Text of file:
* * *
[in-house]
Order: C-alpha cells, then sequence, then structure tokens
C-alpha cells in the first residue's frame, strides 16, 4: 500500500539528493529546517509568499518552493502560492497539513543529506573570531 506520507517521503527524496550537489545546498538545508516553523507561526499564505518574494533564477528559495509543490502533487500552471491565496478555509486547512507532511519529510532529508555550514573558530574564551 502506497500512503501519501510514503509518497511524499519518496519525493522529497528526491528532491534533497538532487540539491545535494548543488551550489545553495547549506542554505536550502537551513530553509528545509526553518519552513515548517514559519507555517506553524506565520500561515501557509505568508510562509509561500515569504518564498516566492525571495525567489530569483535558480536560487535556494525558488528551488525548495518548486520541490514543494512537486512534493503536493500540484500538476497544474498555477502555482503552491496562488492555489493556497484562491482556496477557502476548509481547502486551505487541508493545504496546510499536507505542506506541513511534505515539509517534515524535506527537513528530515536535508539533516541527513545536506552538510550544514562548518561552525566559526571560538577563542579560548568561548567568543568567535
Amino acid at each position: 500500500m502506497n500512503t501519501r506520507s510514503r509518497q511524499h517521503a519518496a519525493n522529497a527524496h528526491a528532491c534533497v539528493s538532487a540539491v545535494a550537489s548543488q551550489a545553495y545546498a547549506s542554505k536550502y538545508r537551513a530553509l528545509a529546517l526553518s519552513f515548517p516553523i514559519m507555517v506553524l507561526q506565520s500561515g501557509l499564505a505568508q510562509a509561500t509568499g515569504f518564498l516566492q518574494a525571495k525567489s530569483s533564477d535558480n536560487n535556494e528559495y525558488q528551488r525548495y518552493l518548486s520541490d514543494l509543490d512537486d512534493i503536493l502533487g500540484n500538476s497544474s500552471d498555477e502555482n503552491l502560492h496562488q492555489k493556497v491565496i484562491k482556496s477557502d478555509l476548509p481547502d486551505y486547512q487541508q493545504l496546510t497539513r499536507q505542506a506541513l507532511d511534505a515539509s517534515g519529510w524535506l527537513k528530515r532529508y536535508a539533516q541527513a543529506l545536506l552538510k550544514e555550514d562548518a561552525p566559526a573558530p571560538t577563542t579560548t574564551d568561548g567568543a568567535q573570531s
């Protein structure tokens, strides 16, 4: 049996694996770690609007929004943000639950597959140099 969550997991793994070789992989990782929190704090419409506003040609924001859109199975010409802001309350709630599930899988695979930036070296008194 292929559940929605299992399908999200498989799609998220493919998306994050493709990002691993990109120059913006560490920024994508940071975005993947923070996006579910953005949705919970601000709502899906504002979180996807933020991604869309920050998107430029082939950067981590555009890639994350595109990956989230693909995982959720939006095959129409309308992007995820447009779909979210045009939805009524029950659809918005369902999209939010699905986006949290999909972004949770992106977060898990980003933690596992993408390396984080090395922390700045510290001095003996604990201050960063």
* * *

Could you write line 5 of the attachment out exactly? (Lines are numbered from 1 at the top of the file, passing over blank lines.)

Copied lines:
């Protein structure tokens, strides 16, 4: 049996694996770690609007929004943000639950597959140099 969550997991793994070789992989990782929190704090419409506003040609924001859109199975010409802001309350709630599930899988695979930036070296008194 292929559940929605299992399908999200498989799609998220493919998306994050493709990002691993990109120059913006560490920024994508940071975005993947923070996006579910953005949705919970601000709502899906504002979180996807933020991604869309920050998107430029082939950067981590555009890639994350595109990956989230693909995982959720939006095959129409309308992007995820447009779909979210045009939805009524029950659809918005369902999209939010699905986006949290999909972004949770992106977060898990980003933690596992993408390396984080090395922390700045510290001095003996604990201050960063």